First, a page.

The low frequency path 20 receives a low frequency amplitude signal. The low frequency amplitude signal is input to the baseband stage 24. The low frequency amplitude signal is a baseband signal and may include voice or data from a mobile phone user. The baseband stage 24 provides the low frequency amplitude signal at a certain amplitude modulation level in order to comply with the EDGE specification. The amplitude modulation signal is input into the buffer 26. The buffer 26 is as an operational amplifier. The buffer 26 filters the amplitude modulated signal to remove high frequency noise. In addition, the buffer 26 may amplify the amplitude signal. The amount of queiscent bias current in the buffer output stage may be linearly scaled with the amplitude modulation level to save power. The quiescent bias current in the output stage of buffer 26 is being reduced since only lower output currents are demanded from it as the amplitude modulation level is reduced. The buffer output stage is a source follower stage. Further, linearity of the buffer output stage can be preserved by negatively feeding back the buffer stage output to the buffer input. Negative feedback preserves the linearity as the buffer output stage current is reduced proportional to the output amplitude level. This provides an advantage over the traditional active mixer approach which does not use negative feedback and its linearity is degraded as its current is reduced. In addition, an auto-zeroed comparator may be inserted at the buffer output to reduce carrier feed-through in the buffer 26. Any offset in the baseband amplitude signal will be sent to the high-frequency path, will be modulated by the local oscillator, the carrier, and will appear at the output of the high-frequency path 22 as carrier feed-through. By auto-zeroing, the offset is minimized and therefore the carrier feed-through is minimized. The filtered signal is provided to the passive mixer 28, which is part of the high frequency path 22. The low frequency path 20 thereby provides a low frequency signal to the high frequency path 22. The low frequency path 20 may include additional, different, or fewer components of any class. For example, the buffer 26 may be incorporated into the baseband stage 24. In addition, the baseband stage 24 or buffer 26 may provide two outputs, for use in a differential scheme, each 180 out of phase with each other.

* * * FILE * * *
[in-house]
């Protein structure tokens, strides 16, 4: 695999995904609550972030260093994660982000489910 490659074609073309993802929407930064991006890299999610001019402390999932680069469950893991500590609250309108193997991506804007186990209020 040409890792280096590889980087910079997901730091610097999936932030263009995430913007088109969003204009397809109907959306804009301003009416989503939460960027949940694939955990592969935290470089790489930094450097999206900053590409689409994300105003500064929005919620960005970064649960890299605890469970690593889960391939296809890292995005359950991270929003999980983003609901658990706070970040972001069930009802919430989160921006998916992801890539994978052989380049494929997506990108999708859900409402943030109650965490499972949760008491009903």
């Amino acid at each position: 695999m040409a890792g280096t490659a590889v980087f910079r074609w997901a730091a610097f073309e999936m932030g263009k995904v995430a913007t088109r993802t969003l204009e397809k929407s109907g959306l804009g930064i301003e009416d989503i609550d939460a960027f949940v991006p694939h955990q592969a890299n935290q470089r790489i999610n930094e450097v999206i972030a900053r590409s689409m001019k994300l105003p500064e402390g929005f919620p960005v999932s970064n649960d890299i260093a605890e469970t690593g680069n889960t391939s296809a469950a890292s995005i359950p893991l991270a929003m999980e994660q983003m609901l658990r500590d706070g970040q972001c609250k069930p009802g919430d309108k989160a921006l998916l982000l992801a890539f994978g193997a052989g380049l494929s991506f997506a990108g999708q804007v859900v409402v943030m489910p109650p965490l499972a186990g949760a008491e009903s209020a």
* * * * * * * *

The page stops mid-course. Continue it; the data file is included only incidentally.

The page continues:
The high frequency path 22 up-converts the signal for transmission by the antenna 16. The high frequency path 22 includes the passive mixer 28, the passive attenuator 30, and the antenna 16 shown in FIG. 2. Both the passive mixer 28 and the passive attenuator 30 employ passive switches, such that the high frequency path 22 between and including the passive mixer 28 and the passive attenuator 30 operates with substantially no quiescent current. In one embodiment, a polar approach is used in the high frequency path 22, which does not require summing of I (in-phase) and Q (quadrature) signals at radio frequency. Consequently, only a single mixer is used in the high frequency path 22. The high frequency path 22 may include additional, different, or fewer passive or active components. For example, the high frequency signal may be output directly to the antenna 16 from the passive mixer 28, eliminating the passive attenuator 30. In addition, the high frequency path 22 may include an amplification stage after the passive attenuator 30 to conform to the GSM and EDGE specifications. Additional passive components between the passive mixer 28 and passive attenuator 30 are contemplated as well.